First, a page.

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MickinMO

Was Truman's Engineering/Planning Flawed?

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“Truman exceeded its flood control pool Sunday night, and the releases are considered necessary for dam safety, according to chief of hydrologic engineering Eric Shumate. Travis Hart, a hydrology engineer with Ameren Missouri, said Bagnell Dam will follow suit with its own 70,000 cfs releases since Lake of the Ozarks has no capacity to retain floodwater.”

 

 

https://krcgtv.com/news/local/truman-dam-to-drastically-increase-releases-gavins-point-remains-steady

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I used to fish the bottom of that pond when it was rivers and creeks, the consensus of people I knew back then was all anti Kaysinger Dam and only the name change got it approved. There were annual or perpetual campaigns against it. Wasn't old enough to vote, but seem to recall ballot issues relating to Kaysinger.  My uncle at Clinton fought them in Courts for years over compensation for his farm, that as far as I know has never been near the water, but they took. I grew up with the notion that Truman himself opposed that Dam, after  they named it for him I'm not sure  now.  Left Warsaw in '68 and haven't really been back since, more than passing through.

If it fails, i suppose it would take out Bagnell also and as mentioned be a tremendous boon to the local economy til the cleanup was over. Do you all think either or both dams would be rebuilt?

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2 hours ago, tjm said:

If it fails, i suppose it would take out Bagnell also and as mentioned be a tremendous boon to the local economy til the cleanup was over. Do you all think either or both dams would be rebuilt?

The dam failure causing another is an interesting proposition. In my opinion, you wouldn't see a failure like we all like to think about. The 70 foot wall of water would only be seen directly below the dam and even then it would have to be a result of almost the entire dam being gone in an instant. Likewise you have to have the narrow channelized features to keep up the wall of water as the water proceeds downstream it spreads out so the biggest wall would almost certainly be seen only at the dam since it would probably be the smallest available channel and get progressively smaller downstream as it proceeds. Could it happen? Sure. Is it likely to happen? Probably not. 

A far more likely event would be something like a serious hole or leak in the earthen structure is found. In order to "save" the dam, they begin huge releases in an effort to reduce pressure/flow. By huge I mean magnitudes much larger than 70,000 cfs. At that point, it would basically be a calculated risk that even a dam with all the gates wide open would be a more controlled/controllable than a run away washout that grows in size with no way to stop. You also hope that the "leak" is higher than the bottoms of the gate so serious repairs could happen. I am not sure how they could reasonably lower the water below the gates level without a significant amount of time to pass the water though non-stop generation or other means.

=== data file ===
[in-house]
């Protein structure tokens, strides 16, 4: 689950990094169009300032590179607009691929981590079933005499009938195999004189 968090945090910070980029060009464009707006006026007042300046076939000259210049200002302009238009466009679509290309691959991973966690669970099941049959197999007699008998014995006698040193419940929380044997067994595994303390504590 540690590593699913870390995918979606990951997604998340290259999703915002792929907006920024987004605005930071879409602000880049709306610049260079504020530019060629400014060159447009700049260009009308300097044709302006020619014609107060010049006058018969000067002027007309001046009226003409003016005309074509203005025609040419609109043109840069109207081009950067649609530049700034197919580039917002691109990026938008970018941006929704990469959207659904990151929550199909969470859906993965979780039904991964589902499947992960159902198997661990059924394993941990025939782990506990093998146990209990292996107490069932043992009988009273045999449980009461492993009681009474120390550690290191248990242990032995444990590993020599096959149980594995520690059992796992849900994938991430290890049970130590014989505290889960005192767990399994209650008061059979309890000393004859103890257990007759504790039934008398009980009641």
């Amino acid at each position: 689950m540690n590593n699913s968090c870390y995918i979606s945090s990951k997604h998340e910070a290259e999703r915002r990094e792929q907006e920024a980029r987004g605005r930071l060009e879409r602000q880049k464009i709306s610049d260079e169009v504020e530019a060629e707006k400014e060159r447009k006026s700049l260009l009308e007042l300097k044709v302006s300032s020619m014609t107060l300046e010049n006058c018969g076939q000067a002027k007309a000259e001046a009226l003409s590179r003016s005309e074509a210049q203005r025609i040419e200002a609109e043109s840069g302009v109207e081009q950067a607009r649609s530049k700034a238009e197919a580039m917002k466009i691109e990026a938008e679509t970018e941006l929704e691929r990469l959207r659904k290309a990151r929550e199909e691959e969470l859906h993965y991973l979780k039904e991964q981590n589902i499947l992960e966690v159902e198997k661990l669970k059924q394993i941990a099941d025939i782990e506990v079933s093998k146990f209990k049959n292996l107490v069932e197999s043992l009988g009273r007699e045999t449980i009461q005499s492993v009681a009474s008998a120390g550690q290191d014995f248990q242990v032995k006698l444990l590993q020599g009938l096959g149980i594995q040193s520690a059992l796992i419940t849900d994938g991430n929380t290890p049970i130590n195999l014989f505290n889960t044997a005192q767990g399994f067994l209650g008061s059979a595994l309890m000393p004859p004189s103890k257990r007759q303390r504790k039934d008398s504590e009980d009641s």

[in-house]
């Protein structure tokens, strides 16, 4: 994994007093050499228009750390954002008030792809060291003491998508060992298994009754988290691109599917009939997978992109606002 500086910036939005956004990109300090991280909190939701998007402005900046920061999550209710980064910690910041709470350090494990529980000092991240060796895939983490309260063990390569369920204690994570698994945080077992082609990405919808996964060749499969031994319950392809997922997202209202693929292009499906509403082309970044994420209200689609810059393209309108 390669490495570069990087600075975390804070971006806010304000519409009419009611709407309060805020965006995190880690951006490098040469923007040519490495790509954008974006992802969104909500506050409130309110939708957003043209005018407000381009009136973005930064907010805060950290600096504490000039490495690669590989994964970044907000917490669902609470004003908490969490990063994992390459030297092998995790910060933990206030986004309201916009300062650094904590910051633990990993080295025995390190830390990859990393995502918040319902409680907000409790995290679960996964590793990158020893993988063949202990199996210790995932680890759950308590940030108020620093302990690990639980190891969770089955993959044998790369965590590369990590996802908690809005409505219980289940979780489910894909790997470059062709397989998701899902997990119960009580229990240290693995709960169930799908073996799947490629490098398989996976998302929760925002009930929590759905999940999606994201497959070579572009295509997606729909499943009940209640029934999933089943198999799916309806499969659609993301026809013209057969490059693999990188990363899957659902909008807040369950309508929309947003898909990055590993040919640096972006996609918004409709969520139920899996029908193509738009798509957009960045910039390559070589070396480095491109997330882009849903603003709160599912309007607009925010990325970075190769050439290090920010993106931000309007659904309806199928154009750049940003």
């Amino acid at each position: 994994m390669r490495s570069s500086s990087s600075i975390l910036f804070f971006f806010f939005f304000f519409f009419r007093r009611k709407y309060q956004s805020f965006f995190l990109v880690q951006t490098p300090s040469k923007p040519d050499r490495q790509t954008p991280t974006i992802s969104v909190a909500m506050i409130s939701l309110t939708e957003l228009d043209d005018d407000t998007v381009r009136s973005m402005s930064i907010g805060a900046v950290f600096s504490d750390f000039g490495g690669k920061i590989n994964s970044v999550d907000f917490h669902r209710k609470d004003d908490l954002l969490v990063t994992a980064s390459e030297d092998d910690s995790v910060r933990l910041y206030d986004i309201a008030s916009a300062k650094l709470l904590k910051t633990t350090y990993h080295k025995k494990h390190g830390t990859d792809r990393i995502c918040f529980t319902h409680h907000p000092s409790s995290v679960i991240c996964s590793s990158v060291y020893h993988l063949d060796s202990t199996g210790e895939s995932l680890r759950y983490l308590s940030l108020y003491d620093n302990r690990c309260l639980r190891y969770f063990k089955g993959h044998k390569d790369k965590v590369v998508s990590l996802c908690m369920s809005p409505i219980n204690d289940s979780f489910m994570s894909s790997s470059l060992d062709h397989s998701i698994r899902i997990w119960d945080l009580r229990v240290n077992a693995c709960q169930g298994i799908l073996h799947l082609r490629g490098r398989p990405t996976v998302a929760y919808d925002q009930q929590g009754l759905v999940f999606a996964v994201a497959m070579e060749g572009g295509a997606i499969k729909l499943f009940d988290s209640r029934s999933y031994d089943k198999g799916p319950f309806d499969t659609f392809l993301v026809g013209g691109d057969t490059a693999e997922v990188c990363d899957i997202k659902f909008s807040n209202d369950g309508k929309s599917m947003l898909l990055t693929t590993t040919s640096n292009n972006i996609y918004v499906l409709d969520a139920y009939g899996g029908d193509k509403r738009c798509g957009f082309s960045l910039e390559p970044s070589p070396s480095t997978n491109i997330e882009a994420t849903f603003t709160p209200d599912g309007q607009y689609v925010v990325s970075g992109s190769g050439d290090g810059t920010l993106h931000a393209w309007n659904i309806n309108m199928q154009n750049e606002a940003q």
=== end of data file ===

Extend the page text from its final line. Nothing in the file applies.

At that point, the real risk mitigation begins, does LOZ become a real flood control lake and begin trying to hold back some volume of water at the expensive of flooding houses? Does it pass the water through into the Mo river and further inundate areas downstream? What real level of release would be needed to get the drop they are wanting in the time frame they need? Is 200,000 cfs enough(that's basically doubling the flow of the MO at St. Charles at this point) or would it require more? What is the maximum they can release? How does everything up stream and down stream (Mo river flooding, Miss. River flooding, Ark river flooding) calculate into their risk management criteria? 

  

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BTW, the training, worst case scenarios etc. Are not new, that game has been played every few years for every dam in the Inventory.  There are reasons the COE has never lost a dam to failure.

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1 hour ago, Devan S. said:

Is 200,000 cfs enough(that's basically doubling the flow of the MO at St. Charles at this point) or would it require more? What is the maximum they can release? How does everything up stream and down stream (Mo river flooding, Miss. River flooding, Ark river flooding) calculate into their risk management criteria?  

Like all things, follow the money. You'll find the answers and reason. Everything is and would be done to protect Bagnell. It's not just about protecting "rich folks", it's about total potential liability. Wonder why Ameren just spent $55 million on a "reliability upgrade" of Bagnell?  Shortly after the project is done Truman Dam is given a poor reliability rating with questions about the earthen part of the dam? What is cheaper for the Corps to replace when they get sued by thousands of people and businesses? If Bagnell were to fail due to a Truman failure, Ameren can say they invested in upgrades to make Bagnell stronger and can then point the finger at the Corps. $55 million becomes a cheap insurance policy. The Corps wouldn't want Bagnell to fail because you'd owe everyone at LOTO, Ameren, and still everyone downstream to Louisiana probably if it was a time of high water. Both dams fail say goodbye to Chesterfield/Gumbo Bottoms, again! 

Down at Table Rock, why was the auxillary spillway built? Probably to help Table Rock Dam withstand a failure at Beaver and keep there from being a domino effect of failures through the system. Just like Truman, there are probably issues with Beaver that are not being made public. 

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